Pallone Remarks at Legislative Hearing on Making Prescription Drugs More Affordable
Energy and Commerce Chairman Frank Pallone, Jr.’s (D-NJ) prepared opening remarks for today’s Health Subcommittee legislative hearing on “Lowering the Cost of Prescription Drugs: Reducing Barriers to Market Competition” are below:
Today this Committee begins the process of fulfilling our commitment to provide some much-needed relief to Americans struggling to pay for skyrocketing prescription drugs.
I am pleased that we will be examining policies that will help to bring the high costs of prescription drugs down.
The American people have justifiably been demanding Congressional action to make prescription drugs more affordable, and who can blame them. Prices are so high that recent data shows that nearly a quarter of Americans didn’t fill a prescription in the past year due to the high cost. Nineteen percent say they skipped a dose or cut pills in half because they wanted to make them last longer. These are choices Americans simply should not have to make. It is unacceptable and could in fact lead to greater illness and higher medical costs down the road.
It is time for Congress to help make prescription drugs more affordable. One way to achieve this goal is to facilitate greater competition from generic and biosimilar manufacturers. I believe reducing barriers to generic drugs and increasing competition in the pharmaceutical market will benefit American families who are struggling to afford their medications.
Generic drugs play a critical role in increasing access and reducing costs in our health care system. In 2017, the entry of generic drugs to the market saved patients and the public $265 billion, including over $82 billion for Medicare alone – that’s more than $1,900 per enrollee. These numbers alone demonstrate the substantial cost savings for consumers when we ensure generic products can come to market as soon as possible.
The proposals before us today will close loopholes that some drug companies are exploiting to game the system, unfairly raise drug prices and take advantage of American families.
More specifically, the bills address three key barriers for generics – patent listing, drug development and market entry, and market barriers.
Two of the bills we will be discussing — the Orange Book Transparency Act of 2019 introduced by Rep. Kelly, and the Purple Book Continuity Act of 2019 introduced by Chairwoman Eshoo — would help to increase accuracy and transparency of the two databases that guide development decisions for generic and biosimilar manufacturers. These bills would help generics overcome the barrier of patent listing.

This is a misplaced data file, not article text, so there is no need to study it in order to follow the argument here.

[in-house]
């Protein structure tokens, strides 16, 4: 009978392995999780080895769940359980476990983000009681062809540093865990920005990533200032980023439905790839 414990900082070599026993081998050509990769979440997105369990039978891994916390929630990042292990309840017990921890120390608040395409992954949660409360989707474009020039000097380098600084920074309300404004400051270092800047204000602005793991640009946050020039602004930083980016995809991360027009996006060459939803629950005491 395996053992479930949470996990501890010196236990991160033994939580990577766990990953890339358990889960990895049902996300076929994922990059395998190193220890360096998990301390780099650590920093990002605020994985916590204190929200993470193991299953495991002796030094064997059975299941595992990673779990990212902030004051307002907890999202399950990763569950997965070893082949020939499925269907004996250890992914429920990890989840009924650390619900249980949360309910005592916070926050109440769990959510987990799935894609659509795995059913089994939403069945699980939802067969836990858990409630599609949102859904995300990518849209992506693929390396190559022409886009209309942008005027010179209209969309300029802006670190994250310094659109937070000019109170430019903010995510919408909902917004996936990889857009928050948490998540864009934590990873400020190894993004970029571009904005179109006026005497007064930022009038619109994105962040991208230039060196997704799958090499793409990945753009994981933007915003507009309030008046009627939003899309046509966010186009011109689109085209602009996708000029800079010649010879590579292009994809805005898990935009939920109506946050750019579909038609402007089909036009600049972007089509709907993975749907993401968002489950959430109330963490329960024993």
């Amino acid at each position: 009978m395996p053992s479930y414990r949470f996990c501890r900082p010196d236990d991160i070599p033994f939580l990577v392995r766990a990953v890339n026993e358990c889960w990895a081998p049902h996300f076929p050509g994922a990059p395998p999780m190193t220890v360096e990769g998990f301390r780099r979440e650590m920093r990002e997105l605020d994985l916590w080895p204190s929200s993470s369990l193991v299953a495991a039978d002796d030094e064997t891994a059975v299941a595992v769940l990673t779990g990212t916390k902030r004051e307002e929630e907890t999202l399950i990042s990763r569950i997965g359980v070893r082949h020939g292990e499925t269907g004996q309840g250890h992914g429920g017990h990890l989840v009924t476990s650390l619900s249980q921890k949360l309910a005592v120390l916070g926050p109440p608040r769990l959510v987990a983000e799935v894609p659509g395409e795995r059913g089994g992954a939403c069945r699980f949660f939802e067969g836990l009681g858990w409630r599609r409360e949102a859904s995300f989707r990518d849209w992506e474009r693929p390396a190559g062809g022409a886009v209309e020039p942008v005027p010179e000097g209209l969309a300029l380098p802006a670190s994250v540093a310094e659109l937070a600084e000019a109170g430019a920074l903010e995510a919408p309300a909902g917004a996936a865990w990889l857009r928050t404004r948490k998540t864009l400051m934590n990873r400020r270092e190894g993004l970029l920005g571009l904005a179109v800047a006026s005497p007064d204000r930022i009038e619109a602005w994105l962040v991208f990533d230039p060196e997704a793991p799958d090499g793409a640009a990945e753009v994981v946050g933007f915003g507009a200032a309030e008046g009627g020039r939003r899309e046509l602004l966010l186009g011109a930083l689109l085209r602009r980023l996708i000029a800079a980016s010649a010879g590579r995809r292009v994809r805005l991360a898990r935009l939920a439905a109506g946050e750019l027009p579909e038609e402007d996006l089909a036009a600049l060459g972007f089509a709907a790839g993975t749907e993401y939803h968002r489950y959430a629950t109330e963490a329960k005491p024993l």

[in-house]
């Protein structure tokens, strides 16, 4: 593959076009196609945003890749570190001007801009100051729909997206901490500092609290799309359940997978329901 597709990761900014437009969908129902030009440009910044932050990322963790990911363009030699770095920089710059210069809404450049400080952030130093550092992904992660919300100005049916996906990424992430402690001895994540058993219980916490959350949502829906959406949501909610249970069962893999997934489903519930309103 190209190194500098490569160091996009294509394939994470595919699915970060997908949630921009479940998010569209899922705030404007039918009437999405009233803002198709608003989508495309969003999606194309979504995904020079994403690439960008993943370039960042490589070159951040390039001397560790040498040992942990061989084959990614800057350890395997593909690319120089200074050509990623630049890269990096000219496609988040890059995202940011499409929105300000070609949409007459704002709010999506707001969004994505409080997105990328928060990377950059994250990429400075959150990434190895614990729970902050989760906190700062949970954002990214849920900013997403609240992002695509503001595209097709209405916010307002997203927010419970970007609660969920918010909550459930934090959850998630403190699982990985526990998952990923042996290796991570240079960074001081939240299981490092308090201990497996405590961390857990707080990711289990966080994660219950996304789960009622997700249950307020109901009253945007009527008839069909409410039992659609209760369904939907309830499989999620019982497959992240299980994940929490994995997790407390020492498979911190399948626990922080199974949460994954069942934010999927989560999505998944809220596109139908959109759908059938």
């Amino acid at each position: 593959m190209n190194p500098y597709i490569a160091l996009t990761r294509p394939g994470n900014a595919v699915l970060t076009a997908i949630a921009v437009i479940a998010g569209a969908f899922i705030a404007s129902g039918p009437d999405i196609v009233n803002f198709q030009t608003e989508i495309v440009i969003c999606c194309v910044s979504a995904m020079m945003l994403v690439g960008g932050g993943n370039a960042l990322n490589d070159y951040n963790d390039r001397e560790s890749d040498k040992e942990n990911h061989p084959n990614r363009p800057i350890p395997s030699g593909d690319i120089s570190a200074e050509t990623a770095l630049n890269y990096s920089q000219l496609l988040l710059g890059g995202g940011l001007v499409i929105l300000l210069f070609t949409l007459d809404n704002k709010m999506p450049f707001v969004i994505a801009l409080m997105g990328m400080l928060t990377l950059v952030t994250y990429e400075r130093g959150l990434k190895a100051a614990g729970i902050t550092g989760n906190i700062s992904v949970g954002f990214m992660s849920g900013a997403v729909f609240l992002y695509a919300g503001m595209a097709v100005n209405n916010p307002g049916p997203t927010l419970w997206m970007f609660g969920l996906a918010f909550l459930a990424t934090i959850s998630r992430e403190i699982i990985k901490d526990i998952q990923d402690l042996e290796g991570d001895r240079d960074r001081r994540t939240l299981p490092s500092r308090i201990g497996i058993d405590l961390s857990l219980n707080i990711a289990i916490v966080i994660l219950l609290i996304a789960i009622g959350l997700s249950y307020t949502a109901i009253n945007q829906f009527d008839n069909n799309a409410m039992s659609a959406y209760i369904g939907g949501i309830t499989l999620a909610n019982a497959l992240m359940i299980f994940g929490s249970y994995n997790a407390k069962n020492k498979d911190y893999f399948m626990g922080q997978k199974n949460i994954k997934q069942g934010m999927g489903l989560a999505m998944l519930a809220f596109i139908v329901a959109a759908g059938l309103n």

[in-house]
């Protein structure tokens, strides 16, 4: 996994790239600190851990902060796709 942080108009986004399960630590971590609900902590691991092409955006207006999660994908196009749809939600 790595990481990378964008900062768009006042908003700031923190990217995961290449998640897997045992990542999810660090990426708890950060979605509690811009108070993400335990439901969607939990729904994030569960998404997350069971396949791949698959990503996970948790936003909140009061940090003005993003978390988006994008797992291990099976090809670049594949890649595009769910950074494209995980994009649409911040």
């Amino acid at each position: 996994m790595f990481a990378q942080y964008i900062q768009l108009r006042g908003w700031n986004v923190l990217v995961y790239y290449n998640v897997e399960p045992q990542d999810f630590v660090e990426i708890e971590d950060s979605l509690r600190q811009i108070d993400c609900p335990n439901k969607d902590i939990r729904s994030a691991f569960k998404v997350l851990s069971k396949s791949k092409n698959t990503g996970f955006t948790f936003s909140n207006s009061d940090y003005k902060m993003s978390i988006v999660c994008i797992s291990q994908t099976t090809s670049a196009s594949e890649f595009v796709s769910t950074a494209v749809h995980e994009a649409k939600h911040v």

Two other bills, the CREATES Act and the FAST Generics Act, led here on the Committee by Reps. Welch and McKinley, would help address the barrier of drug development and market entry. Today, the use of restricted distribution systems, including REMS, by certain manufacturers delays access to samples of branded drug products for development purposes. It also impedes market entry through delays in negotiations on single-shared system REMS. This important legislation would eliminate these barriers.
And finally, we are considering three policies focused on market barriers. The BLOCKING Act, introduced by Reps. Schrader and Carter, would address delays that occur when first time generics are unable to be approved. This blocks the approval of other generics. The Protecting Consumer Access to Generic Drugs Act of 2019, introduced by Rep. Rush, would discourage the use of pay-for-delay agreements that result in generics delaying development or market entry. And finally, the FAIR Generics Act, introduced by Rep. Barragán, which would strengthen incentives for generic first applicants to enter the market on the earliest possible date and disincentive patent settlement agreements that delay generic entry.
These are all commonsense solutions that will remove unnecessary barriers to competition. These bills are a strong first step in making prescription drugs more affordable and providing real relief to hardworking Americans that are being price gouged at the pharmacy counter.